We may collect a share of sales or other compensation from the links on this page.
It’s often said that it takes a special type of athlete to stare down slapshots from skilled hockey players. This is the job of the hockey goalie, who is fitted with protective gear to cushion the blow. But do they not feel the impact of the high-speed pucks fired their way? Can injuries from slapshots occur despite goalie equipment? Let’s investigate!
Goalie equipment has advanced to the point that most shots do not harm the goalies whatsoever. Bulky leg pads, a thick chest and arm protector, a solid blocker and catching glove, and hard-toed skates dull the impact of most shots. Shots to the goalie’s mask do, however, rattle the goalie’s head and can require time for recovery. The collarbone and neck area can also be vulnerable to shots, but injuries from these shots are infrequent.
Fortunately for goaltenders, their equipment rescues them from injury on nearly every save they make.
Goalie equipment is manufactured for optimal safety. Every piece of equipment, from the chest protector and leg pads all the way down to goalie skates, provides enough padding for goalies to confidently block the puck.
Injuries and Slapshots
Even a body covered by padding is not foolproof though.
The players of today can shoot the puck extremely hard. With wrist shots and slapshots reaching the 80 and 90 mile per hour range, and even upwards of 100mph, a routine save that catches the wrong spot can sting the goalie and possibly leave a bruise through padding.
Locations that can occasionally hurt the goaltender include the collarbone area, stomach, groin region, and the backs of the legs.
NHL goalies may want to watch out for Zdeno Chara’s slapshots, as he currently holds the record for the hardest shot ever at 108.8mph. Look out!
Goalie injuries actually come more commonly from muscular issues. Strains and pulls are a risk during the quick movements that goalies make. Collisions with other players are also a danger.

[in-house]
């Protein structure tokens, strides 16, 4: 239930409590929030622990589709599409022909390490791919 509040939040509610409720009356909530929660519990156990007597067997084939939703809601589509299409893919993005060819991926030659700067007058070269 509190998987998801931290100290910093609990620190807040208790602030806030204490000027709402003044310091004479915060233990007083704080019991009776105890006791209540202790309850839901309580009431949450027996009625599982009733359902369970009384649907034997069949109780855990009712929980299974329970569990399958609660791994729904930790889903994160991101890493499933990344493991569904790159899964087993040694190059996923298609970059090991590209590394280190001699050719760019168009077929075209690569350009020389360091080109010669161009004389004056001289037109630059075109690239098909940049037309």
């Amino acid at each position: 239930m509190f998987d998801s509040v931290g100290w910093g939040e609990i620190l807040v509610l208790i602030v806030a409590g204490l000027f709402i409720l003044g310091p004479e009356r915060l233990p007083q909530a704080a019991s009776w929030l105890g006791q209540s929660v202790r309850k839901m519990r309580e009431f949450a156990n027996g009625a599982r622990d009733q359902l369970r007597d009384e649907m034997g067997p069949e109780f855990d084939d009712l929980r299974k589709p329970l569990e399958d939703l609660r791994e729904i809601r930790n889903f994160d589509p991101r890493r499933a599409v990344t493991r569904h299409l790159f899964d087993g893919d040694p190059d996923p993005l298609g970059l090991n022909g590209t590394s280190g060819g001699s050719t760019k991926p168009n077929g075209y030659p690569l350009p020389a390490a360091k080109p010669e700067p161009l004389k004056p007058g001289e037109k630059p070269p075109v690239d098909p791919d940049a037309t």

The Goalie Mask
Goaltending equipment has come a long way since the earliest years of the sport.
In fact, it was not until 1959 that Montreal Canadiens goaltender Jacques Plante debuted the NHL’s first goalie mask! Prior to Plante’s innovation, goalies regularly dealt with facial wounds and bruises from taking pucks to the face.
Wisely, all goalies now wear protective masks with a steel cage covering their face. Unfortunately, even this mask cannot guarantee an injury-free game.
Goaltenders are, on occasion, concussed by shots that hit their masks. This is a frightening issue that hopefully can one day be minimized, though there is no exact science to prevent or predict concussions in hockey.
New Jersey Devils goalie Mackenzie Blackwood even lost several teeth when a slapshot to the mask forced its lower portion back against his face! With slapshots travelling upwards of 100mph, chance injuries like this can occur – even if they are rare.
Still, hockey goalies escape from most games with no injuries! They can thank their equipment, which covers them from head to toe, for this fact. But with players shooting pucks extremely hard, slapshots can sometimes hurt goalies – but severe injuries are rare. Shots to the mask and concussions are the biggest danger, but the players do not intentionally shoot for the goalie’s head.
In fact, goalies focus on stretching and fitness because muscular issues are far more common than injuries from slapshots.
To recap, goalies can get injuries from:
- Powerful shots that reverberate through padding
- Shots that miss the padding
- Caught up by a player, intentionally or unintentionally
- Stretching injuries during play
While players aren’t allowed to check hockey goalies, sometimes during a rush on net, goalies can get a skate, stick or body blow.
P.S If you want to learn more about being a hockey goalie:
Players getting hit by slapshots
If a player gets hit with slapshot, they are at much greater risk of injury – and if it’s to the face and their not wearing a shield, then the risk of injury is very high – including the loss of teeth.